Baltic States may pool finances to procure high-end military equipment
As the BNS reported the defence ministers of the three Baltic States upon assembling in Estonia’s capital city Tallinn jointly expressed political will to better coordinate strategic military purchases, which may take on a future form of agreements on joint tripartite purchases of especially pricey high-tech military equipment, Lithuanian Defence Minister Rasa Jukneviciene said.
Jukneviciene, on the 24th of April attending a meeting of the defence ministers of the three Baltic States, didn’t go on to forecast as to the future outcome of the endeavour in question.
“This is certainly a long-term affair, what with the ample psychological, cultural and legal obstacles. But the declaration of political will was of key importance. Perhaps we should look to the example set by the Nordic countries, which have made it down this long and difficult path. This is no simple matter, it is difficult to coordinate certain domestic priorities, let alone a tripartite deal. But there is no alternative route, we must try to harmonize the planning and synchronize budget allotments,” the Defence Minister spoke.
Defence Ministry armaments directors of the three Baltic States – who assemble on a regular basis – will be authorized to carry out talks in view of implementing the joint endeavour, said the Lithuanian official.
“We’ve vested (respective bodies – BNS) to review our legal base so as to determine whether it is compatible, with no apparent contradictions among that of the different states. This is the starting point and the signal has been sent out,” said Jukneviciene.
The Lithuanian defence minister also expressed hope of this political will reaping results in the future, in the form of military purchases. Joint purchases, according to Jukneviciene, could take on that which is “connected with the air space and especially expensive purchases”.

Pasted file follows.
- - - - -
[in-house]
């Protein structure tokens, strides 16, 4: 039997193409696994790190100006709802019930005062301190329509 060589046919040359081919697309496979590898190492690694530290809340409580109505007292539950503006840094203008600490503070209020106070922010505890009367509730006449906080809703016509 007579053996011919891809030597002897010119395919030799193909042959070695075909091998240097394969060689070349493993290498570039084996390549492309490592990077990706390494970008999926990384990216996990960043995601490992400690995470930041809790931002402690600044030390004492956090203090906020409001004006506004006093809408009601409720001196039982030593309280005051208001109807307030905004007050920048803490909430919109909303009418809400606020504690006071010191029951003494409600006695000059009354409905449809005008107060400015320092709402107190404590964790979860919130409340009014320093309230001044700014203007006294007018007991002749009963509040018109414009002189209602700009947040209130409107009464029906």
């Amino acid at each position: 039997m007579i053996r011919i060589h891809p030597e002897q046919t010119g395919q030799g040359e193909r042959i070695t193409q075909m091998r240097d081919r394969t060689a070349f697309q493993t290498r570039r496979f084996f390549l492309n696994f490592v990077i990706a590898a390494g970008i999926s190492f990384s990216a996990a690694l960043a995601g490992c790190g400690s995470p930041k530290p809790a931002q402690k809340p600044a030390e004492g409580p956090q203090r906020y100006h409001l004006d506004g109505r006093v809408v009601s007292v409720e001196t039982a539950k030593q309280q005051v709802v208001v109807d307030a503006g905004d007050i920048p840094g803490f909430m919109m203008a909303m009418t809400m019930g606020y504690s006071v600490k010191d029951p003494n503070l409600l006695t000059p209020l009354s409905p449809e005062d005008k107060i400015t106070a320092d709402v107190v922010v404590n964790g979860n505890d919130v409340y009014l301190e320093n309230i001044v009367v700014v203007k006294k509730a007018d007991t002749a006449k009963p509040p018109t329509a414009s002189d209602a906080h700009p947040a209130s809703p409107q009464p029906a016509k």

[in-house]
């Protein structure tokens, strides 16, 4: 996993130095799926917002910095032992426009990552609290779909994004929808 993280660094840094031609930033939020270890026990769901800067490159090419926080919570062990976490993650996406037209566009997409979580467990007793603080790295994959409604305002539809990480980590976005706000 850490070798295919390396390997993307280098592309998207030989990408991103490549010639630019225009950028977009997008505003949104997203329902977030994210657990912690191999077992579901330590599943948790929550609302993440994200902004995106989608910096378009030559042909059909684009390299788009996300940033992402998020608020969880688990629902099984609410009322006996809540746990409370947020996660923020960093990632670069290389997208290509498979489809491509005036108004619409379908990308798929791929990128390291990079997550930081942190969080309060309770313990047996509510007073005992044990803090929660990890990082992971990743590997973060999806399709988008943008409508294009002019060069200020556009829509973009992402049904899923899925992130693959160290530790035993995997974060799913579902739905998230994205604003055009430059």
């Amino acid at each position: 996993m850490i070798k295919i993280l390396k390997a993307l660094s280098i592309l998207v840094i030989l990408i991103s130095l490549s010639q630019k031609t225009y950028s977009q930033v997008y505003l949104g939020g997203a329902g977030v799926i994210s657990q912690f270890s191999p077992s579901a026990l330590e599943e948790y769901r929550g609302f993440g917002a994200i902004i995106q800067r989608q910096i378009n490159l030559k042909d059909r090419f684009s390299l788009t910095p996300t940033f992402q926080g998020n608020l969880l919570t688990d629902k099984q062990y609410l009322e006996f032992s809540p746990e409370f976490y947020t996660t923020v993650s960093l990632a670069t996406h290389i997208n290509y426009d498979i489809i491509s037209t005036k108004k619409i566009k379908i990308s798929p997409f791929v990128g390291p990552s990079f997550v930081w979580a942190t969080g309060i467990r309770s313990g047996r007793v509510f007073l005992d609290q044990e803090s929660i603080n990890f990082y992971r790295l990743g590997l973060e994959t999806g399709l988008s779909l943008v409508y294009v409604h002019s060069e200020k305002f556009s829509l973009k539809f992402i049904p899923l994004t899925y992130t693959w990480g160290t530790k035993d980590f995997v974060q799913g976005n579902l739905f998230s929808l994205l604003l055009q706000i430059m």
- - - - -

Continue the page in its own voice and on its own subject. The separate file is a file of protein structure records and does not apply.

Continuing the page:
“I would like to believe that this can be done. There are fields that we’ll keep separate. I’m referring there to the expert level – army chiefs should present their point of view and then the political level can overview the priorities. But this is a question of future prospects, as today neither of the involved states can say when to expect the end of (economic – BNS) difficulties. Though, of course, much can be put into motion already at this time, after all, purchase planning takes a few years,” the minister spoke.
The three ministers after the meeting signed a joint communiqué, which, in Jukneviciene words, reflects the agreement to pursue maintenance of current tripartite military projects amid the economic slump.
“Discussions took place in the atmosphere of understanding. Keeping existing priorities in place amid the economic downturn and defence budget clampdowns was one of the crucial points made in the communiqué. All three countries, as written in the communiqué, declare their dedication to stick to the commitment to earmark 2 percent of the GDP to the defence budget as soon as the crisis is behind us. But we also addressed the fact that we’re approaching a certain red signal line, which indicates a potential need to look over our functions, as the clampdown has to have its limits,” Jukneviciene spoke to the BNS.
It was of utmost importance to Lithuania to hear of the dedication by neighbouring Latvians and Estonians to keep the upcoming Baltic Battalion duty on the NATO Response Force in the first half of 2010 a top priority, Jukneviciene underscored to BNS.